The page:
Researchers say cave art may have been pioneered by Neanderthals
24 February 2018
Some of the cave art may have been created by Neanderthals 65,000 years agoaccording to a team of scientists.
The painted caves were discovered in Spain. According to the researchers, the rock walls were their canvasses. Also they point out that the paintings are bold and clearly not some kind of smeary accident, and they used red ochre, from soil mixed with water for paint.
One geometric design looks like part of a ladder, forming rectangles and there are stencils where someone pressed a hand up against the wall and then apparently blew liquid ochre over it.
Someone also painted swirls of bright red dots and patches onto flowing curtains of stalactites that hang from the cave ceilings.
The work has long been known and mostly attributed to humans, who originally came from Africa and are believed to have arrived in Spain about 45,000 years ago.
However, new tests on the rock and calcium carbonate that formed over parts of the ochre show that they were painted 65,000 years ago, about 20,000 years before the first modern humans arrived.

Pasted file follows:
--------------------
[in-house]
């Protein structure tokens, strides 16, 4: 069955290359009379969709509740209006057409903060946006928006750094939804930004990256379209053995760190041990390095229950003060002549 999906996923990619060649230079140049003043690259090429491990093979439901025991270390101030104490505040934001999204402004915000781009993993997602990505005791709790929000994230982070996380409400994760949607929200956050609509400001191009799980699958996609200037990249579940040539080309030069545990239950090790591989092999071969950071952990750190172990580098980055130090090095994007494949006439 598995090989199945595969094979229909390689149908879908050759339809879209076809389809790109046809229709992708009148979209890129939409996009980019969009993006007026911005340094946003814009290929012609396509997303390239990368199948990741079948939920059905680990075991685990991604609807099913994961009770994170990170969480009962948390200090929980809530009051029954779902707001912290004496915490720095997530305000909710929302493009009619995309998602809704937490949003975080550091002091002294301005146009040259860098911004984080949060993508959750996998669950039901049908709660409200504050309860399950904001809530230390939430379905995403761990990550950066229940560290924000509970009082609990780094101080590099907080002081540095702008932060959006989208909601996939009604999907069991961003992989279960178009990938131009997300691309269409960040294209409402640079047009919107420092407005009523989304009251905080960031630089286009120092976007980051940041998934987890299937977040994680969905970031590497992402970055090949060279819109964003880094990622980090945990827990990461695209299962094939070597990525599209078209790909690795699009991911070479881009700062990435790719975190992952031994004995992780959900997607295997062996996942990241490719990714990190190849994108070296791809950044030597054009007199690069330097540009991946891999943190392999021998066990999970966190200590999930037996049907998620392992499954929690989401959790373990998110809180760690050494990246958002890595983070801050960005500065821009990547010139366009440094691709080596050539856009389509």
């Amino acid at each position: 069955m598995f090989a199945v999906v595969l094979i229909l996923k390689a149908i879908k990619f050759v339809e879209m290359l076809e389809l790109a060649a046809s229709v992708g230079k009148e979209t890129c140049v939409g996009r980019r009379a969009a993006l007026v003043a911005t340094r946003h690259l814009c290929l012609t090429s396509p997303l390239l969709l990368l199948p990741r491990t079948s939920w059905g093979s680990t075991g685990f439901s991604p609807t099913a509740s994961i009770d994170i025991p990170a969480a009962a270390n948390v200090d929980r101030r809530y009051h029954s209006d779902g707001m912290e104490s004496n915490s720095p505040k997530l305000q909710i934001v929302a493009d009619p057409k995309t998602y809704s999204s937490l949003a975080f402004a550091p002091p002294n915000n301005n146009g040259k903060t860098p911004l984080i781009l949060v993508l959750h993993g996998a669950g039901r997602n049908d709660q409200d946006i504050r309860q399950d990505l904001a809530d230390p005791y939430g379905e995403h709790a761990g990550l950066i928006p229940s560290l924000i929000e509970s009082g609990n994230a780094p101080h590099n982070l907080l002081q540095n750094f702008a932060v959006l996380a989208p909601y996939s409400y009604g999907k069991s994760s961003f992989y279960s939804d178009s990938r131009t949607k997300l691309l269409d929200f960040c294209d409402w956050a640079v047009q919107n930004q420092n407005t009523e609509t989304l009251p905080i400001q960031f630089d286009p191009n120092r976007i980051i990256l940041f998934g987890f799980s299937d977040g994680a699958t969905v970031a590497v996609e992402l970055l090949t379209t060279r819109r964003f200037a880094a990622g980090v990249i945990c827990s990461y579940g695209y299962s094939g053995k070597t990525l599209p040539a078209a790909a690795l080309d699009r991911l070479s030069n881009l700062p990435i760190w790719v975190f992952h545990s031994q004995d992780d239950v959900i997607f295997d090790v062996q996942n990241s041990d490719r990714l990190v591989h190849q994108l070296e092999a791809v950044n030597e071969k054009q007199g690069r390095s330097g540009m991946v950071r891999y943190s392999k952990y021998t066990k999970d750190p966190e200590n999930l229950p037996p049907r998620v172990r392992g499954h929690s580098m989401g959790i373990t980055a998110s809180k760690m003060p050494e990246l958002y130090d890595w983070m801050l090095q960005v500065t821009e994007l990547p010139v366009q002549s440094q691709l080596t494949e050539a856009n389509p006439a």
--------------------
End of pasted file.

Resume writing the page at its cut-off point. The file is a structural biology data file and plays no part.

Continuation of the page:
"The only species that were around at that time were Neanderthals," explains Alistair Pike, an archaeologist from the University of Southampton in England who was part of the team that did the work. "So, therefore, the paintings must've been made by them."
Archaeologist and joint lead researcher Dr Chris Standish, from the University of Southampton, says, "This is an incredibly exciting discovery which suggests Neanderthals were much more sophisticated than is popularly believed.
"Our results show that the paintings we dated are, by far, the oldest known cave art in the world, and were created at least 20,000 years before modern humans arrived in Europe from Africa – therefore they must have been painted by Neanderthals."